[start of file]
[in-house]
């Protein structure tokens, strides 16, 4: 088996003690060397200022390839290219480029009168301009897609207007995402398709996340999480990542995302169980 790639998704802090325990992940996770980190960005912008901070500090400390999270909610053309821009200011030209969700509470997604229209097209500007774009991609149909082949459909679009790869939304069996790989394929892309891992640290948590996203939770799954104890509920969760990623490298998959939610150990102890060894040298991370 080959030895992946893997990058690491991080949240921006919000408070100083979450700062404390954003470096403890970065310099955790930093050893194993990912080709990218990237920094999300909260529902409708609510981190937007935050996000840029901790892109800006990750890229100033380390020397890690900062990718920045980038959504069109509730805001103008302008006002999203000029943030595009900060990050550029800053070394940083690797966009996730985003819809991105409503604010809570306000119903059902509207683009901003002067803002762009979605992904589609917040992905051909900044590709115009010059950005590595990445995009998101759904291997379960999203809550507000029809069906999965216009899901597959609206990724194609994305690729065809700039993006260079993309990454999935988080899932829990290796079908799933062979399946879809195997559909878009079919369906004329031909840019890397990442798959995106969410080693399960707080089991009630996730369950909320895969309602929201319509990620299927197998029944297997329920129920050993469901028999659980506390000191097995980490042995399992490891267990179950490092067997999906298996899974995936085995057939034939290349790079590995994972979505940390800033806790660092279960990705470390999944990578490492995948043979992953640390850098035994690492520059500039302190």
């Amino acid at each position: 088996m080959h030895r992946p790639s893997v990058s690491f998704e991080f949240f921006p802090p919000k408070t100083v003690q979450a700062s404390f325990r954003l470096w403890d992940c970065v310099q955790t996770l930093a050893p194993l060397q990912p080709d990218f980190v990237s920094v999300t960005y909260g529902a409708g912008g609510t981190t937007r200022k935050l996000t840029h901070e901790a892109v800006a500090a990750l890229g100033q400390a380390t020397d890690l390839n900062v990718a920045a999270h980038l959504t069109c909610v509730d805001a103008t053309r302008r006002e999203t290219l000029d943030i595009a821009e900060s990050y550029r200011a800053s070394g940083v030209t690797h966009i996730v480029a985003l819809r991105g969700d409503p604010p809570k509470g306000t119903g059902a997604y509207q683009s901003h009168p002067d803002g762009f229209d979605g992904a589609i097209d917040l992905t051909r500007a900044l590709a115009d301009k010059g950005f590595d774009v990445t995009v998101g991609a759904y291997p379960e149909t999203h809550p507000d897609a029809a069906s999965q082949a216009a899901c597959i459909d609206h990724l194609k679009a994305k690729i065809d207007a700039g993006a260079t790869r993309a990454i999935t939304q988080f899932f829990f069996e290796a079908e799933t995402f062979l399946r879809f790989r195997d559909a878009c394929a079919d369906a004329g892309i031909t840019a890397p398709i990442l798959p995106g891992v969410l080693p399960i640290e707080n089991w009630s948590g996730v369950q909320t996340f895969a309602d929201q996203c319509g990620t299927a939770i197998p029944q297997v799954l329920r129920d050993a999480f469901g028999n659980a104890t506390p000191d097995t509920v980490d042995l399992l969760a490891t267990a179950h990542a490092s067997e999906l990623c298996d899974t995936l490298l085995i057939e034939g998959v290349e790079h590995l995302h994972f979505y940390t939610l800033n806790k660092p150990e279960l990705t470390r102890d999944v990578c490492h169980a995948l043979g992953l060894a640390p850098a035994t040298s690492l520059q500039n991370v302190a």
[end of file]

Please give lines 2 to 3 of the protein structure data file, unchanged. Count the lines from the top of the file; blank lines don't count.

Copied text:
């Protein structure tokens, strides 16, 4: 088996003690060397200022390839290219480029009168301009897609207007995402398709996340999480990542995302169980 790639998704802090325990992940996770980190960005912008901070500090400390999270909610053309821009200011030209969700509470997604229209097209500007774009991609149909082949459909679009790869939304069996790989394929892309891992640290948590996203939770799954104890509920969760990623490298998959939610150990102890060894040298991370 080959030895992946893997990058690491991080949240921006919000408070100083979450700062404390954003470096403890970065310099955790930093050893194993990912080709990218990237920094999300909260529902409708609510981190937007935050996000840029901790892109800006990750890229100033380390020397890690900062990718920045980038959504069109509730805001103008302008006002999203000029943030595009900060990050550029800053070394940083690797966009996730985003819809991105409503604010809570306000119903059902509207683009901003002067803002762009979605992904589609917040992905051909900044590709115009010059950005590595990445995009998101759904291997379960999203809550507000029809069906999965216009899901597959609206990724194609994305690729065809700039993006260079993309990454999935988080899932829990290796079908799933062979399946879809195997559909878009079919369906004329031909840019890397990442798959995106969410080693399960707080089991009630996730369950909320895969309602929201319509990620299927197998029944297997329920129920050993469901028999659980506390000191097995980490042995399992490891267990179950490092067997999906298996899974995936085995057939034939290349790079590995994972979505940390800033806790660092279960990705470390999944990578490492995948043979992953640390850098035994690492520059500039302190």
């Amino acid at each position: 088996m080959h030895r992946p790639s893997v990058s690491f998704e991080f949240f921006p802090p919000k408070t100083v003690q979450a700062s404390f325990r954003l470096w403890d992940c970065v310099q955790t996770l930093a050893p194993l060397q990912p080709d990218f980190v990237s920094v999300t960005y909260g529902a409708g912008g609510t981190t937007r200022k935050l996000t840029h901070e901790a892109v800006a500090a990750l890229g100033q400390a380390t020397d890690l390839n900062v990718a920045a999270h980038l959504t069109c909610v509730d805001a103008t053309r302008r006002e999203t290219l000029d943030i595009a821009e900060s990050y550029r200011a800053s070394g940083v030209t690797h966009i996730v480029a985003l819809r991105g969700d409503p604010p809570k509470g306000t119903g059902a997604y509207q683009s901003h009168p002067d803002g762009f229209d979605g992904a589609i097209d917040l992905t051909r500007a900044l590709a115009d301009k010059g950005f590595d774009v990445t995009v998101g991609a759904y291997p379960e149909t999203h809550p507000d897609a029809a069906s999965q082949a216009a899901c597959i459909d609206h990724l194609k679009a994305k690729i065809d207007a700039g993006a260079t790869r993309a990454i999935t939304q988080f899932f829990f069996e290796a079908e799933t995402f062979l399946r879809f790989r195997d559909a878009c394929a079919d369906a004329g892309i031909t840019a890397p398709i990442l798959p995106g891992v969410l080693p399960i640290e707080n089991w009630s948590g996730v369950q909320t996340f895969a309602d929201q996203c319509g990620t299927a939770i197998p029944q297997v799954l329920r129920d050993a999480f469901g028999n659980a104890t506390p000191d097995t509920v980490d042995l399992l969760a490891t267990a179950h990542a490092s067997e999906l990623c298996d899974t995936l490298l085995i057939e034939g998959v290349e790079h590995l995302h994972f979505y940390t939610l800033n806790k660092p150990e279960l990705t470390r102890d999944v990578c490492h169980a995948l043979g992953l060894a640390p850098a035994t040298s690492l520059q500039n991370v302190a």